ISSN (Print) - 0012-9976 | ISSN (Online) - 2349-8846

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LENTIN COMMISSION-Strong Reactions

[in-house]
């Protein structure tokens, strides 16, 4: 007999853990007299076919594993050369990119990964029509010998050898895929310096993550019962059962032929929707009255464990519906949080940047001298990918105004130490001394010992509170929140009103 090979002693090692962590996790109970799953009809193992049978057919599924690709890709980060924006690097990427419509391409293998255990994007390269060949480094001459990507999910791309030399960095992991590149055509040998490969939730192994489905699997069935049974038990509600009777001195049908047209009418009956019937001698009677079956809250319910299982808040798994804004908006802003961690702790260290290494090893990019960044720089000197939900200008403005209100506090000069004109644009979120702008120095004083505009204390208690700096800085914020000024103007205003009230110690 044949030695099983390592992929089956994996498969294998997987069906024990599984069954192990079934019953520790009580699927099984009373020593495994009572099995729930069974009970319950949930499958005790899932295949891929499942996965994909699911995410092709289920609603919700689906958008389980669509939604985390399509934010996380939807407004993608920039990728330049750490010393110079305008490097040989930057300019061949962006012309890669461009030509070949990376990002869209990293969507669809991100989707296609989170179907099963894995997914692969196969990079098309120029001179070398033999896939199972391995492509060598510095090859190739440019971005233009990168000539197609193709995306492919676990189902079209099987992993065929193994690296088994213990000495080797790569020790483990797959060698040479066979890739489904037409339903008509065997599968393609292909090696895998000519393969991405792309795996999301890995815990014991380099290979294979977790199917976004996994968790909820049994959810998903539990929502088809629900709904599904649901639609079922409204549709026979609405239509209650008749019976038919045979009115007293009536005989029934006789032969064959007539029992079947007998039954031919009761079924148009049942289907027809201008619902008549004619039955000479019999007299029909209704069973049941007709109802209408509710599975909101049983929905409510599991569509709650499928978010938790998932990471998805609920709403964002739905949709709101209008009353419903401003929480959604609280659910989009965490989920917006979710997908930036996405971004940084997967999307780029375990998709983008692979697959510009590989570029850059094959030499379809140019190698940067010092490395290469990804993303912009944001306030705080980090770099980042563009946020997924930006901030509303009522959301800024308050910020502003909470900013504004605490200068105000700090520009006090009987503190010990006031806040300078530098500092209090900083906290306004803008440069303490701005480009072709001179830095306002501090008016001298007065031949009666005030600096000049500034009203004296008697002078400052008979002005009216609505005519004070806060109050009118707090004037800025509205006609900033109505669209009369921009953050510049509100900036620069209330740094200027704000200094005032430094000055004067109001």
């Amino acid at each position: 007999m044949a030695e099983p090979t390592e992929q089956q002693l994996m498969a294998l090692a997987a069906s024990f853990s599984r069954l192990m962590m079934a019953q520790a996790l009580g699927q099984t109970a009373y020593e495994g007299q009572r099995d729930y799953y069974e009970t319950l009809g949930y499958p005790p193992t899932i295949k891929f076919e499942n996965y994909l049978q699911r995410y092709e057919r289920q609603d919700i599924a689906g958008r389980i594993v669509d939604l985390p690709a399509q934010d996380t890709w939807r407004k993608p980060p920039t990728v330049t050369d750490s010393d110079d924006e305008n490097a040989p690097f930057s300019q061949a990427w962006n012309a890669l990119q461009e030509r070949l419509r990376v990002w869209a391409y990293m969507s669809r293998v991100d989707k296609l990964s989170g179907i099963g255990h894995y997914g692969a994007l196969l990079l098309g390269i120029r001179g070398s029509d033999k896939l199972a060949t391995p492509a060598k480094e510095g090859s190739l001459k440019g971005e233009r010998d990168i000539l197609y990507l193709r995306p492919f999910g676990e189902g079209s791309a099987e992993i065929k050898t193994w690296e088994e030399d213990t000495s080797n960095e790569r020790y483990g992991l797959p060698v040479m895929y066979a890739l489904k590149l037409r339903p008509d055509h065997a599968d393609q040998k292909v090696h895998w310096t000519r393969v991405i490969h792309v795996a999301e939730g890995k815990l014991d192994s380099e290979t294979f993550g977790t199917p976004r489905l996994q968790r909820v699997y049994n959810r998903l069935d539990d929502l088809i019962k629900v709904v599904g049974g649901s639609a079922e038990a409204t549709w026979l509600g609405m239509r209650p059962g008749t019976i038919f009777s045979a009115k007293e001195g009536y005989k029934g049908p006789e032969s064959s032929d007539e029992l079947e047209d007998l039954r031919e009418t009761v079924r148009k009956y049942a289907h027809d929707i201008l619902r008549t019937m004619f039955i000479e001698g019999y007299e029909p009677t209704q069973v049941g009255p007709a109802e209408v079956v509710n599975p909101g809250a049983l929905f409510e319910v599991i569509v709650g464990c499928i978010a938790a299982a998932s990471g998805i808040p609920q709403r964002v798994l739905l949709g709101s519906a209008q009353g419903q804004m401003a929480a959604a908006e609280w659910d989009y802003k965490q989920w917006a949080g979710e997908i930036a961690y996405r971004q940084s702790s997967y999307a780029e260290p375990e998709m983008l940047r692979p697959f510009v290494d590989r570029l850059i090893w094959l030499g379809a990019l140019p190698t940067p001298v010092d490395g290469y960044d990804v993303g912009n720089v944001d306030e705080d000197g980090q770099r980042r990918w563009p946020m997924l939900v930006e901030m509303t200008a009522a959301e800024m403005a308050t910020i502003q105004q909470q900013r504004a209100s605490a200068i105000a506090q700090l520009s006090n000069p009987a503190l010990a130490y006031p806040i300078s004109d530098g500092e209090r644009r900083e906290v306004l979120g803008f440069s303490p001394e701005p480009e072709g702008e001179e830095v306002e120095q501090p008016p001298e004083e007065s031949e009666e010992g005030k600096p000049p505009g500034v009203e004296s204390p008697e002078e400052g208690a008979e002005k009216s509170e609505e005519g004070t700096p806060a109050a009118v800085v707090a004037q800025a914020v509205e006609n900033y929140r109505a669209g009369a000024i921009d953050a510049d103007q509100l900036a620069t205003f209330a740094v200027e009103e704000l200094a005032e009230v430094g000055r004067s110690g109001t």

Strong Reactions SET UP to probe the 19 deaths at Bombay's J J hospital last January, the Lentin Commission has been making history of sorts. For the Bombay high court judge constituting the commission sees this as more than a limited investigation into hospital deaths, as he could well have. Instituted under the Commissions of Inquiry Act, Justice Lentin had the freedom to define the scope of the inquiry narrowly And it is because he has chosen not to do so that so many interests are now seeking to scuttle or sabotage the inquiry and variously dilute its findings. The commission has made full use of the provisions of the Act to painstakingly accumulate voluminous evidence that has exposed the most rampant corruption which has undoubtedly cost many, many more unrecorded deaths over the years than the 19 accounted for at the J J hospital By the end of July the commission had recorded 3,680 pages of evidence over 238 days and had perused 1,500 files to collect "unimpeachable documentary evidence" pointing to large-scale malpractices in the supply of glycerol and other medicines to the hospitals and to blatant disregard for all rules and regulations at every stage, from the pharmacology department to the dean of the hospital and from the rank and file of the Foods and Drugs Authority (FDA) right up to the state health ministry. The tact that thousands of people would be faced with life-threatening situations because of these lapses has apparently never bothered the conscience of anyone concerned Since the beginning of the inquiry there has been a spate of moves to obstruct the proceedings of the commission Threatening letters have been sent to Justice Lentin, to Navnit Shah, the lawyer appointed to assist the commission, and to I V Raykar, an FDA official who gave evidence which has revealed the extent of former state health minister Bhai Sawant's interference with the FDA In June the state government made an attempt to move Raykar out of Bombay, to which Lentin forcefully objected In the same month Bhai Sawant, now caught in the Lentin Commission's glare, accused opposition members of feeding the com- mission with false information with the intention of misleading the inquiry It caused a minor uproar in the assembly when Lentin chose to respond to these allegations publicly It is, however, the commission's interaction with another former health minister, Baliram Hiray, which has led to a most intriguing situation recently Numerous witnesses and documents examined by the commission have indicated that the Babu Bhausaheb Hiray Smaranika Samiti Trust, of which Baliram Hiray was at one time an office-holder, has been the recipient of funds from several drug firms who were offered numerous privileges, in terms of renewal of licences, awarding of rate contracts and clearing sub-standard samples, etc After what appears to have been a frustrating attempt to examine Hiray on the witness stand for eleven days, Justice Lentin ordered in July that perjury proceedings be instituted against him. Lentin stated that Hiray had tried to tell "brazen lies on oath" until confronted with documentary evidence to the contrary regarding his activities as president of the Bhausaheb Hiray Trust The judge was also constrained to point out bluntly that the former health minister gave his evidence not to assist the commission but "to mislead it". The former minister was ordered to appear before the metropolitan courts by July 14, but he filed a writ petition in the Bombay high court challenging the order on the ground that the commission had no right to institute such proceedings and further that it had no jurisdiction to examine him at the stage that it did. The high court granted an interim injunction, but later rejected the petition.

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